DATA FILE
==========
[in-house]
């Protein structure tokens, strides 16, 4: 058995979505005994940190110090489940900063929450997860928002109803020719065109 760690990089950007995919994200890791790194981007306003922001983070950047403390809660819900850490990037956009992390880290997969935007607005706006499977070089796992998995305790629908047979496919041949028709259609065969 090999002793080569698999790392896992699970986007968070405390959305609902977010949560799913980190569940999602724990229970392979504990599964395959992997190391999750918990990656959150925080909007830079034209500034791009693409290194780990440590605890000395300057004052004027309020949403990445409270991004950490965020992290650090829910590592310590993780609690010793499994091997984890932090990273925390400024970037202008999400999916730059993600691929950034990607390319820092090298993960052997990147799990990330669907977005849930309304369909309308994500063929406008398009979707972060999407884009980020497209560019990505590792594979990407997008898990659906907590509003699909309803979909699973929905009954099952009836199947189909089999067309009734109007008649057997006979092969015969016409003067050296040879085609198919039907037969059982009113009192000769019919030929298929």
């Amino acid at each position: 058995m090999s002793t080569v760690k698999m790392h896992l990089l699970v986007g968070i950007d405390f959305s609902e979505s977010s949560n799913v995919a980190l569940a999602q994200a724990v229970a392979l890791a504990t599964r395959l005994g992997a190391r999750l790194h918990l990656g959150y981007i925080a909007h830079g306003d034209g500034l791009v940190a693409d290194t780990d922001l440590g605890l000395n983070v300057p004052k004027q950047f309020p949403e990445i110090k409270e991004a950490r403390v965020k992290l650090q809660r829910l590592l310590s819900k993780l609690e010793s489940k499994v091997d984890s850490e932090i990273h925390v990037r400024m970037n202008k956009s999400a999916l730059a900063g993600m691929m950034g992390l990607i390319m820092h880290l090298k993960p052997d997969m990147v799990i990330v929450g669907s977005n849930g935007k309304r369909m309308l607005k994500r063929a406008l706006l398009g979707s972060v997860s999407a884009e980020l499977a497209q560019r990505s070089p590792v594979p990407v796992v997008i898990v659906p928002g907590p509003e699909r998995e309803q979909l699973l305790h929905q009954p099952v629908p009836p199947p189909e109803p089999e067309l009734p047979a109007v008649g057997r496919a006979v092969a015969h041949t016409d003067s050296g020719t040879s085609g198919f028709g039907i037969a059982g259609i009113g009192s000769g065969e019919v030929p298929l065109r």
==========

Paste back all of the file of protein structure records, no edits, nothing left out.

[in-house]
């Protein structure tokens, strides 16, 4: 058995979505005994940190110090489940900063929450997860928002109803020719065109 760690990089950007995919994200890791790194981007306003922001983070950047403390809660819900850490990037956009992390880290997969935007607005706006499977070089796992998995305790629908047979496919041949028709259609065969 090999002793080569698999790392896992699970986007968070405390959305609902977010949560799913980190569940999602724990229970392979504990599964395959992997190391999750918990990656959150925080909007830079034209500034791009693409290194780990440590605890000395300057004052004027309020949403990445409270991004950490965020992290650090829910590592310590993780609690010793499994091997984890932090990273925390400024970037202008999400999916730059993600691929950034990607390319820092090298993960052997990147799990990330669907977005849930309304369909309308994500063929406008398009979707972060999407884009980020497209560019990505590792594979990407997008898990659906907590509003699909309803979909699973929905009954099952009836199947189909089999067309009734109007008649057997006979092969015969016409003067050296040879085609198919039907037969059982009113009192000769019919030929298929």
């Amino acid at each position: 058995m090999s002793t080569v760690k698999m790392h896992l990089l699970v986007g968070i950007d405390f959305s609902e979505s977010s949560n799913v995919a980190l569940a999602q994200a724990v229970a392979l890791a504990t599964r395959l005994g992997a190391r999750l790194h918990l990656g959150y981007i925080a909007h830079g306003d034209g500034l791009v940190a693409d290194t780990d922001l440590g605890l000395n983070v300057p004052k004027q950047f309020p949403e990445i110090k409270e991004a950490r403390v965020k992290l650090q809660r829910l590592l310590s819900k993780l609690e010793s489940k499994v091997d984890s850490e932090i990273h925390v990037r400024m970037n202008k956009s999400a999916l730059a900063g993600m691929m950034g992390l990607i390319m820092h880290l090298k993960p052997d997969m990147v799990i990330v929450g669907s977005n849930g935007k309304r369909m309308l607005k994500r063929a406008l706006l398009g979707s972060v997860s999407a884009e980020l499977a497209q560019r990505s070089p590792v594979p990407v796992v997008i898990v659906p928002g907590p509003e699909r998995e309803q979909l699973l305790h929905q009954p099952v629908p009836p199947p189909e109803p089999e067309l009734p047979a109007v008649g057997r496919a006979v092969a015969h041949t016409d003067s050296g020719t040879s085609g198919f028709g039907i037969a059982g259609i009113g009192s000769g065969e019919v030929p298929l065109r």